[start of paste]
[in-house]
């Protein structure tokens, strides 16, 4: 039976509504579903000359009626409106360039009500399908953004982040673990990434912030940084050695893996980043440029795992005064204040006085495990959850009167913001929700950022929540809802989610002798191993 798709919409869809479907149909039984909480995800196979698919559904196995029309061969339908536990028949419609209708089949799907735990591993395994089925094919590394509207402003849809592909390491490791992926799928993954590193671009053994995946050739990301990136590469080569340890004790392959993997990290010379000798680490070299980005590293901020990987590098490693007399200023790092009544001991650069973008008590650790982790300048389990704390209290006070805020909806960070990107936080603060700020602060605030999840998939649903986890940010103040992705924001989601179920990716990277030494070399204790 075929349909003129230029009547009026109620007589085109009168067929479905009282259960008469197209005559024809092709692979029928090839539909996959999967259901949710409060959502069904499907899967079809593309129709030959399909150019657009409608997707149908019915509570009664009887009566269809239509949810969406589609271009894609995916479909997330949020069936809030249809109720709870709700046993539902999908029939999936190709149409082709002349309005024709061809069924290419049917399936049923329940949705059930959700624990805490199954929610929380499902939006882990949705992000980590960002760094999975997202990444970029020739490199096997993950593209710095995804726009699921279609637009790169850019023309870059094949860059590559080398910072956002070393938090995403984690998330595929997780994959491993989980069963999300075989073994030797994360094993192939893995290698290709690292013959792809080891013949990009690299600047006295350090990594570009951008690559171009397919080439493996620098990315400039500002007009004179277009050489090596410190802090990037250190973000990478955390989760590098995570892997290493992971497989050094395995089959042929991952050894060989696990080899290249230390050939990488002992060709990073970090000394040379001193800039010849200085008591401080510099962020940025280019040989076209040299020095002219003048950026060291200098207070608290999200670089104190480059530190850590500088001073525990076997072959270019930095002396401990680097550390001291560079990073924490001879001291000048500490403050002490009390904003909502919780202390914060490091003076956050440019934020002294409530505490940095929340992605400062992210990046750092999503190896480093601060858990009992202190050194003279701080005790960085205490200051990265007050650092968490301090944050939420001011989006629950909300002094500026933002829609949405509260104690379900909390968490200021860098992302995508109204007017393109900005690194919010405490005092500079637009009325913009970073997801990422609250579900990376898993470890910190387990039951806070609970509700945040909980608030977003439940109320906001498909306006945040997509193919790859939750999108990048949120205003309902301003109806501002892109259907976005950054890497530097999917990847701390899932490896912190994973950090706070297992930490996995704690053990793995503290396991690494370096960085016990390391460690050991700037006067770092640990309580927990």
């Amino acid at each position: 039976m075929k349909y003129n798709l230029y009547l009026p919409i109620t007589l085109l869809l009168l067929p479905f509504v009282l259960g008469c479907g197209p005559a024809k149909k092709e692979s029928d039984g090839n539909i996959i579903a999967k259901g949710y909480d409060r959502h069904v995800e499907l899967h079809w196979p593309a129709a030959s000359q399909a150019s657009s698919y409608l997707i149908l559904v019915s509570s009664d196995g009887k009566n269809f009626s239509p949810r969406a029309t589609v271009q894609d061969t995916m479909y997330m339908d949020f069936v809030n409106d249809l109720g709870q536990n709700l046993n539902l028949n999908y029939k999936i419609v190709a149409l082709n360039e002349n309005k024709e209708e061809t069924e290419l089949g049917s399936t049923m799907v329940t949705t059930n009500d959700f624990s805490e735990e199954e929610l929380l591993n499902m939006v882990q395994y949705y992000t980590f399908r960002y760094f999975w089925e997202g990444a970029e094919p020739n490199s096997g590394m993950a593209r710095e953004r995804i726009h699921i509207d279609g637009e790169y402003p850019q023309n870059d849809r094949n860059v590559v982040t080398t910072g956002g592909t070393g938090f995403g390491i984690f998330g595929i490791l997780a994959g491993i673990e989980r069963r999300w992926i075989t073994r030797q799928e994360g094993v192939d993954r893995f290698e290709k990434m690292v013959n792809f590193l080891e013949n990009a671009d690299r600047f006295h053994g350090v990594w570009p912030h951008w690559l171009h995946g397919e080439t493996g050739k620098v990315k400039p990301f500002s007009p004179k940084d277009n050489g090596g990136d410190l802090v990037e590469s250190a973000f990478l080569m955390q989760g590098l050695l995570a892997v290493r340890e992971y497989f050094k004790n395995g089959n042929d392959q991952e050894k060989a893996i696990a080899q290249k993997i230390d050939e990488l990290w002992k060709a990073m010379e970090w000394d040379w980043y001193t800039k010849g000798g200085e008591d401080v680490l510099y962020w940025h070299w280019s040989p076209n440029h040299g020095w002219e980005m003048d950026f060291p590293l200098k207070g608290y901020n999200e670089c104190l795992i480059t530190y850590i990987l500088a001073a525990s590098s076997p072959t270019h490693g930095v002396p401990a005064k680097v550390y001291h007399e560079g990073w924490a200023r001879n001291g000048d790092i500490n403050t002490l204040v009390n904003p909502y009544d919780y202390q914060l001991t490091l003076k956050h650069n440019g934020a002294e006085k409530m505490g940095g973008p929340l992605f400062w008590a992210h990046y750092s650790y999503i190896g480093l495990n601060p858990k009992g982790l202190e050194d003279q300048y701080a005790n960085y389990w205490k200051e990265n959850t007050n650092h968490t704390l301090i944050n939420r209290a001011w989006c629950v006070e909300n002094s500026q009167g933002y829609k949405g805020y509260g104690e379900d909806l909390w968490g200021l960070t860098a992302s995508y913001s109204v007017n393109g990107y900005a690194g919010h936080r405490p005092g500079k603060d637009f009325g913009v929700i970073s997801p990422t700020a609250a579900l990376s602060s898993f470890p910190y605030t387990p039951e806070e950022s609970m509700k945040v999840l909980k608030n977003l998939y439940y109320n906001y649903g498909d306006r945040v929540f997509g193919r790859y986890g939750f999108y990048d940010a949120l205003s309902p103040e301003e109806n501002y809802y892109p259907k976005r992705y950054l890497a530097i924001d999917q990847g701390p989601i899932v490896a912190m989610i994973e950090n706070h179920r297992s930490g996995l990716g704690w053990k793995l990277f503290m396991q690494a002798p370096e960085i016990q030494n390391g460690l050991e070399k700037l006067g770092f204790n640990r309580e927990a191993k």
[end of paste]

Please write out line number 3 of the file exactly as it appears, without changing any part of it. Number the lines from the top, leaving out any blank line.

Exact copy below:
């Amino acid at each position: 039976m075929k349909y003129n798709l230029y009547l009026p919409i109620t007589l085109l869809l009168l067929p479905f509504v009282l259960g008469c479907g197209p005559a024809k149909k092709e692979s029928d039984g090839n539909i996959i579903a999967k259901g949710y909480d409060r959502h069904v995800e499907l899967h079809w196979p593309a129709a030959s000359q399909a150019s657009s698919y409608l997707i149908l559904v019915s509570s009664d196995g009887k009566n269809f009626s239509p949810r969406a029309t589609v271009q894609d061969t995916m479909y997330m339908d949020f069936v809030n409106d249809l109720g709870q536990n709700l046993n539902l028949n999908y029939k999936i419609v190709a149409l082709n360039e002349n309005k024709e209708e061809t069924e290419l089949g049917s399936t049923m799907v329940t949705t059930n009500d959700f624990s805490e735990e199954e929610l929380l591993n499902m939006v882990q395994y949705y992000t980590f399908r960002y760094f999975w089925e997202g990444a970029e094919p020739n490199s096997g590394m993950a593209r710095e953004r995804i726009h699921i509207d279609g637009e790169y402003p850019q023309n870059d849809r094949n860059v590559v982040t080398t910072g956002g592909t070393g938090f995403g390491i984690f998330g595929i490791l997780a994959g491993i673990e989980r069963r999300w992926i075989t073994r030797q799928e994360g094993v192939d993954r893995f290698e290709k990434m690292v013959n792809f590193l080891e013949n990009a671009d690299r600047f006295h053994g350090v990594w570009p912030h951008w690559l171009h995946g397919e080439t493996g050739k620098v990315k400039p990301f500002s007009p004179k940084d277009n050489g090596g990136d410190l802090v990037e590469s250190a973000f990478l080569m955390q989760g590098l050695l995570a892997v290493r340890e992971y497989f050094k004790n395995g089959n042929d392959q991952e050894k060989a893996i696990a080899q290249k993997i230390d050939e990488l990290w002992k060709a990073m010379e970090w000394d040379w980043y001193t800039k010849g000798g200085e008591d401080v680490l510099y962020w940025h070299w280019s040989p076209n440029h040299g020095w002219e980005m003048d950026f060291p590293l200098k207070g608290y901020n999200e670089c104190l795992i480059t530190y850590i990987l500088a001073a525990s590098s076997p072959t270019h490693g930095v002396p401990a005064k680097v550390y001291h007399e560079g990073w924490a200023r001879n001291g000048d790092i500490n403050t002490l204040v009390n904003p909502y009544d919780y202390q914060l001991t490091l003076k956050h650069n440019g934020a002294e006085k409530m505490g940095g973008p929340l992605f400062w008590a992210h990046y750092s650790y999503i190896g480093l495990n601060p858990k009992g982790l202190e050194d003279q300048y701080a005790n960085y389990w205490k200051e990265n959850t007050n650092h968490t704390l301090i944050n939420r209290a001011w989006c629950v006070e909300n002094s500026q009167g933002y829609k949405g805020y509260g104690e379900d909806l909390w968490g200021l960070t860098a992302s995508y913001s109204v007017n393109g990107y900005a690194g919010h936080r405490p005092g500079k603060d637009f009325g913009v929700i970073s997801p990422t700020a609250a579900l990376s602060s898993f470890p910190y605030t387990p039951e806070e950022s609970m509700k945040v999840l909980k608030n977003l998939y439940y109320n906001y649903g498909d306006r945040v929540f997509g193919r790859y986890g939750f999108y990048d940010a949120l205003s309902p103040e301003e109806n501002y809802y892109p259907k976005r992705y950054l890497a530097i924001d999917q990847g701390p989601i899932v490896a912190m989610i994973e950090n706070h179920r297992s930490g996995l990716g704690w053990k793995l990277f503290m396991q690494a002798p370096e960085i016990q030494n390391g460690l050991e070399k700037l006067g770092f204790n640990r309580e927990a191993k």